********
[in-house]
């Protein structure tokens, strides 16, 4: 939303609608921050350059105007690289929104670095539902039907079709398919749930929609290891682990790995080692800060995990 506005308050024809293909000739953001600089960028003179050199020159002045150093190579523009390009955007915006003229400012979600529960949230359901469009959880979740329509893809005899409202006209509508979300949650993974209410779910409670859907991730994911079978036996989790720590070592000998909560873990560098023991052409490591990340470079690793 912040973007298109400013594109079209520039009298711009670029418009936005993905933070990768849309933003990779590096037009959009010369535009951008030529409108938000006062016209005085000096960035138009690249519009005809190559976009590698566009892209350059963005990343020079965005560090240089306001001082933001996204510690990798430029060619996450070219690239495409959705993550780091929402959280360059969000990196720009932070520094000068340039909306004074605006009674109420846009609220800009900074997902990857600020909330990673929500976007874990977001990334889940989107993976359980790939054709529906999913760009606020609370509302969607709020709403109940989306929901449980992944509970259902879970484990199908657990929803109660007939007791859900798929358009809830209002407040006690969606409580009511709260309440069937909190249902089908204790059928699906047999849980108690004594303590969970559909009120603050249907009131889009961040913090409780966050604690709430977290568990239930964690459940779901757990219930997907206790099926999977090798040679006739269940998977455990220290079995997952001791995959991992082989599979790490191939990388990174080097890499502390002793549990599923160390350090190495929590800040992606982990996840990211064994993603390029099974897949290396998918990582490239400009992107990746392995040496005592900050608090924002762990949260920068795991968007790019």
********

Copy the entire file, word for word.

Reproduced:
[in-house]
């Protein structure tokens, strides 16, 4: 939303609608921050350059105007690289929104670095539902039907079709398919749930929609290891682990790995080692800060995990 506005308050024809293909000739953001600089960028003179050199020159002045150093190579523009390009955007915006003229400012979600529960949230359901469009959880979740329509893809005899409202006209509508979300949650993974209410779910409670859907991730994911079978036996989790720590070592000998909560873990560098023991052409490591990340470079690793 912040973007298109400013594109079209520039009298711009670029418009936005993905933070990768849309933003990779590096037009959009010369535009951008030529409108938000006062016209005085000096960035138009690249519009005809190559976009590698566009892209350059963005990343020079965005560090240089306001001082933001996204510690990798430029060619996450070219690239495409959705993550780091929402959280360059969000990196720009932070520094000068340039909306004074605006009674109420846009609220800009900074997902990857600020909330990673929500976007874990977001990334889940989107993976359980790939054709529906999913760009606020609370509302969607709020709403109940989306929901449980992944509970259902879970484990199908657990929803109660007939007791859900798929358009809830209002407040006690969606409580009511709260309440069937909190249902089908204790059928699906047999849980108690004594303590969970559909009120603050249907009131889009961040913090409780966050604690709430977290568990239930964690459940779901757990219930997907206790099926999977090798040679006739269940998977455990220290079995997952001791995959991992082989599979790490191939990388990174080097890499502390002793549990599923160390350090190495929590800040992606982990996840990211064994993603390029099974897949290396998918990582490239400009992107990746392995040496005592900050608090924002762990949260920068795991968007790019």